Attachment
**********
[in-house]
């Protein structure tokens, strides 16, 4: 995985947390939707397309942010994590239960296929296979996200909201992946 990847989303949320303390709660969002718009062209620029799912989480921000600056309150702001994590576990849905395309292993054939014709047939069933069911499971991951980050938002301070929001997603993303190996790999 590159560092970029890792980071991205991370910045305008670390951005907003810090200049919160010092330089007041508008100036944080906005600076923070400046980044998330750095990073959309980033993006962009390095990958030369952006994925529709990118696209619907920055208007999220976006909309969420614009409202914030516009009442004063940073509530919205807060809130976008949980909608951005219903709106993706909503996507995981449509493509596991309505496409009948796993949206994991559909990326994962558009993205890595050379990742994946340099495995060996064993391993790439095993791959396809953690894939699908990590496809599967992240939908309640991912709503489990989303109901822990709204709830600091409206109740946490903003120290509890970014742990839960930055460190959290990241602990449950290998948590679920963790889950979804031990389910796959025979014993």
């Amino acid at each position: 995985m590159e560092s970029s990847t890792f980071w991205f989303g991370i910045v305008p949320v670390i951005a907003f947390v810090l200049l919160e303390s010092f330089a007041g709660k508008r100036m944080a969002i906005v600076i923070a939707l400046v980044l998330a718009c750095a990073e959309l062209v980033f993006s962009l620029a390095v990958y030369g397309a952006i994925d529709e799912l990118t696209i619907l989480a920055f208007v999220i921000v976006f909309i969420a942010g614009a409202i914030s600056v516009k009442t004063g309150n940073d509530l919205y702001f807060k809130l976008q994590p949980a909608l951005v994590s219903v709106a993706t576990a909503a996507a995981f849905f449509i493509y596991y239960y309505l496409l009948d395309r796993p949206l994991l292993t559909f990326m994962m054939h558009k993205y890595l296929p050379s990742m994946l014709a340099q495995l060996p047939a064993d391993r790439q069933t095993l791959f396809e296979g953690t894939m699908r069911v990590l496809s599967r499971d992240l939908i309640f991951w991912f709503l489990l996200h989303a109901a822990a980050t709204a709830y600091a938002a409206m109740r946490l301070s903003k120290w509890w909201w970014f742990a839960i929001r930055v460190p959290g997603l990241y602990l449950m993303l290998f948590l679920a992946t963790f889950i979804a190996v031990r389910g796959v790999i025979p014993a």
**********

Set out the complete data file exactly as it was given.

[in-house]
């Protein structure tokens, strides 16, 4: 995985947390939707397309942010994590239960296929296979996200909201992946 990847989303949320303390709660969002718009062209620029799912989480921000600056309150702001994590576990849905395309292993054939014709047939069933069911499971991951980050938002301070929001997603993303190996790999 590159560092970029890792980071991205991370910045305008670390951005907003810090200049919160010092330089007041508008100036944080906005600076923070400046980044998330750095990073959309980033993006962009390095990958030369952006994925529709990118696209619907920055208007999220976006909309969420614009409202914030516009009442004063940073509530919205807060809130976008949980909608951005219903709106993706909503996507995981449509493509596991309505496409009948796993949206994991559909990326994962558009993205890595050379990742994946340099495995060996064993391993790439095993791959396809953690894939699908990590496809599967992240939908309640991912709503489990989303109901822990709204709830600091409206109740946490903003120290509890970014742990839960930055460190959290990241602990449950290998948590679920963790889950979804031990389910796959025979014993």
């Amino acid at each position: 995985m590159e560092s970029s990847t890792f980071w991205f989303g991370i910045v305008p949320v670390i951005a907003f947390v810090l200049l919160e303390s010092f330089a007041g709660k508008r100036m944080a969002i906005v600076i923070a939707l400046v980044l998330a718009c750095a990073e959309l062209v980033f993006s962009l620029a390095v990958y030369g397309a952006i994925d529709e799912l990118t696209i619907l989480a920055f208007v999220i921000v976006f909309i969420a942010g614009a409202i914030s600056v516009k009442t004063g309150n940073d509530l919205y702001f807060k809130l976008q994590p949980a909608l951005v994590s219903v709106a993706t576990a909503a996507a995981f849905f449509i493509y596991y239960y309505l496409l009948d395309r796993p949206l994991l292993t559909f990326m994962m054939h558009k993205y890595l296929p050379s990742m994946l014709a340099q495995l060996p047939a064993d391993r790439q069933t095993l791959f396809e296979g953690t894939m699908r069911v990590l496809s599967r499971d992240l939908i309640f991951w991912f709503l489990l996200h989303a109901a822990a980050t709204a709830y600091a938002a409206m109740r946490l301070s903003k120290w509890w909201w970014f742990a839960i929001r930055v460190p959290g997603l990241y602990l449950m993303l290998f948590l679920a992946t963790f889950i979804a190996v031990r389910g796959v790999i025979p014993a």